Student Deliverables

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Written / oral presentations: 20%

  • Presentation: you will present at least one topic that you have researched to the class (includes collecting and disseminating resource materials). Make the content appropriate for the audience, i.e., you are speaking to your class members who have started reading and learning about ubicomp. Donít dumb it down, but donít start going so narrow that you lose everyone.
    • Sept 17: presentation suggestions
    • Sept 24: presentation proposal (this is a contract)
    • Oct 15: Post key readings / slides / materials as class-accessible files
    • Oct 22: Hand in your slides to Saul (this applies to all presenters, regardless of the day you are presenting)
    • Oct 22 and 29: Presentations as scheduled. Note that you may hand out other material if you wish (e.g., paper copy of your slides). However, you MUST give out a 1 page max synopsis of your presentation, which includes:
      • title,
      • executive summary (a few paragraphs)
      • a short bibliogrpahy of resources (i.e., papers, web sites, etc) that students can go through for further information (I emphasise quality over quantity).
  • Discussions: you will lead the discussion on several readings to the class (arranged with the instructor)
    • on-going
  • Blog: you will regularly contribute to the class blog
    • on-going
  • Contributions: you will contribute to on-going class discussions and critiques
    • on-going

Assignments: 20%

You will do 2 to 3 assignments to acquire hands-on experiences in social science field study methods. Details will be provided by Dray and Associates, with due dates of provided in class.

Current assignments (subject to change) include:

  • Research planning assignment, including: elaborating a set of focus topics and subtopics; developing a sampling strategy and a rationale for including different family types; and identifying several contextual data collection strategies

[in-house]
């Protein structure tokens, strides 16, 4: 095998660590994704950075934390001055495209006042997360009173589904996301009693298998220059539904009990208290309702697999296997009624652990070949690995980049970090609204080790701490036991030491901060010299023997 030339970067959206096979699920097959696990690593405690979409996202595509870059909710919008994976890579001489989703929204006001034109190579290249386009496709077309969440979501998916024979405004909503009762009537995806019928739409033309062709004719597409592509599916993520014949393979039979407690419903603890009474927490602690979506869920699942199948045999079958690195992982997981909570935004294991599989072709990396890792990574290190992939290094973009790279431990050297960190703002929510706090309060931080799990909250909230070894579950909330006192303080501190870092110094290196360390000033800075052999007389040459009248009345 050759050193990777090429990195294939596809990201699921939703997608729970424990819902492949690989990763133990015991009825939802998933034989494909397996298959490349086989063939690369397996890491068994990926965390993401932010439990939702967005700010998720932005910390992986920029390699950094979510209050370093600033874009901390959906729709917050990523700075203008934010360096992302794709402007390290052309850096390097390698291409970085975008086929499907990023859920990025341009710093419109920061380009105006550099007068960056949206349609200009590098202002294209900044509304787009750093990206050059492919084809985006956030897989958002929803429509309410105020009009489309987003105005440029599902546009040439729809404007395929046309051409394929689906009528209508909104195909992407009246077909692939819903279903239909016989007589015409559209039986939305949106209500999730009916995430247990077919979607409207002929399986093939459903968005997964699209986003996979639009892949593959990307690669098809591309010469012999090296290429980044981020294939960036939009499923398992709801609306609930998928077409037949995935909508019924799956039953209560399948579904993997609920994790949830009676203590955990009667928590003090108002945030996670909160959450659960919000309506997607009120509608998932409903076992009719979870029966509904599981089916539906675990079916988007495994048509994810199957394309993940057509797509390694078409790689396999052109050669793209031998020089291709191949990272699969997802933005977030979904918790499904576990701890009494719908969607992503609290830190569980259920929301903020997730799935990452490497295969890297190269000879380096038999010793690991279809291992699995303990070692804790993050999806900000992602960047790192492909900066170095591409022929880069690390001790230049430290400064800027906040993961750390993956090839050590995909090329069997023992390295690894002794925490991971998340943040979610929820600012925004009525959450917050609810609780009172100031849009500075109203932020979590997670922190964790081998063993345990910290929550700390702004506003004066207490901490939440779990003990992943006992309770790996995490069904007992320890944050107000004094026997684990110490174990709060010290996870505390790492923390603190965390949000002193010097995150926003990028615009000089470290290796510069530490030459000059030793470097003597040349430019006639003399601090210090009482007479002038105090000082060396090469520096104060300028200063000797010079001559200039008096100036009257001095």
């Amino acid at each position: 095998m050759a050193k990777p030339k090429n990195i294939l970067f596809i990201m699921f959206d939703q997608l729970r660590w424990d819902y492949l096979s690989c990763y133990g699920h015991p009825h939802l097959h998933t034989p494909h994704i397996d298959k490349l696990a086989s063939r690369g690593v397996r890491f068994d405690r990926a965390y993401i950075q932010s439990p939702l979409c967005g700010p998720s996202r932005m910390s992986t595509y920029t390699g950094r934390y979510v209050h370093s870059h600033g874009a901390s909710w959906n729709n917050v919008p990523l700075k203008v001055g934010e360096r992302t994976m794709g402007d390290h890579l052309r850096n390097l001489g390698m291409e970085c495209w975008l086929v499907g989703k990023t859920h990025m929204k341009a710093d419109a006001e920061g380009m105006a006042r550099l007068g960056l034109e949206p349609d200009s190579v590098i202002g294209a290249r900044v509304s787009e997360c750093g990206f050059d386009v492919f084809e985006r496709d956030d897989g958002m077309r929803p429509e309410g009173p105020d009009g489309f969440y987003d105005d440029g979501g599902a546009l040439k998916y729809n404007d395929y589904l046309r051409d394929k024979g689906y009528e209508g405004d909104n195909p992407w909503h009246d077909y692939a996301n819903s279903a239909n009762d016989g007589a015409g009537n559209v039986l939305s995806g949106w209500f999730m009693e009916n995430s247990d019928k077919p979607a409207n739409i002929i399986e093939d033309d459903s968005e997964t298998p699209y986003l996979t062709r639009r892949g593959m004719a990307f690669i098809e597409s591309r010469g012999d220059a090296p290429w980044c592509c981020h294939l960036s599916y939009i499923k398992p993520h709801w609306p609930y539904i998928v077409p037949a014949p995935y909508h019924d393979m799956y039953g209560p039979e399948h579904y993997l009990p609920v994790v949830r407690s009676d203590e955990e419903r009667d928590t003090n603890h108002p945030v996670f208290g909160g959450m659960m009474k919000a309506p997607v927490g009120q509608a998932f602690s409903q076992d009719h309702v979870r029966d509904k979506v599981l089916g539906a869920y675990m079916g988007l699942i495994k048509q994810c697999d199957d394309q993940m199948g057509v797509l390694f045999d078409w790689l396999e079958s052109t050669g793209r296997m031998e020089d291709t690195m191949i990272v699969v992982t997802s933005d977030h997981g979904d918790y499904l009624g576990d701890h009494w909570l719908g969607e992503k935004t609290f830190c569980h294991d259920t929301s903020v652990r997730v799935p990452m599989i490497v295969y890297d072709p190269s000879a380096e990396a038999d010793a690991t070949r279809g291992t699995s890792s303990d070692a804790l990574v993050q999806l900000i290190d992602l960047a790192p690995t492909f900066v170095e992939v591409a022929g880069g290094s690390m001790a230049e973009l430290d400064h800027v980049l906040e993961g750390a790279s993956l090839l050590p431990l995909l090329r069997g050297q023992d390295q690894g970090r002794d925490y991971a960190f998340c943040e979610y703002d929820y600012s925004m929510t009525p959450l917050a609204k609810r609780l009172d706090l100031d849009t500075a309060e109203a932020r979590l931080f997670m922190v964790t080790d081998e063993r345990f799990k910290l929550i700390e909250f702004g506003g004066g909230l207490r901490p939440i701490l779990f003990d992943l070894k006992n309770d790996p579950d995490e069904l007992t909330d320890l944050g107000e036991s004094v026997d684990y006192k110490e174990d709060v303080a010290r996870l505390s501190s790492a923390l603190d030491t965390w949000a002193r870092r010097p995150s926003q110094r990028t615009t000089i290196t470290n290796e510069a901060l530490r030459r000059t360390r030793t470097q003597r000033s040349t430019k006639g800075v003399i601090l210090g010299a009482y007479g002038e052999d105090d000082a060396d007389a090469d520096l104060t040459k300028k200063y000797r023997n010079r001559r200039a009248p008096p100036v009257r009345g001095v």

• Data collection ó In-home visits (1 to 2 homes), write up narrative of the visit
  • Analysis of notes from the visit (e.g., coding, annotation)

Major Project: 60%

The student must propose and carry through a major independent project in this area, with the project agreed upon by the instructor. Projects can cover a broad range of topics within the domestic computing area. Preference will be for projects that are tied to your research and that has potential to produce publishable results. Projects may focus on field research, technology, or a mix. For example:

  • a study/analysis of a particular niche relevant to domestic environments
  • design and implementation of a significant device and / or information appliance


  • Sep 17: project suggestions (2 or 3, 1/2 page each)
  • Sep 24: draft project proposal(s) (~ 1 page)
  • Oct 1: detailed project proposal - indicates motivation, objective, milestones, schedule and deliverables. This is a contract.(~ 3-6 pages)
  • Oct 1 - Nov 12: Periodic reporting and demonstrations of milestones
  • Nov 19: conference-style presentation + demonstration summarizing your project, its findings, and implementations (if any)
  • Dec. 3: project report - an 8-10 page report in ACM CHI format
  • Dec. 3: organized archive of all your material/software (electronic and/or paper as best fits the material)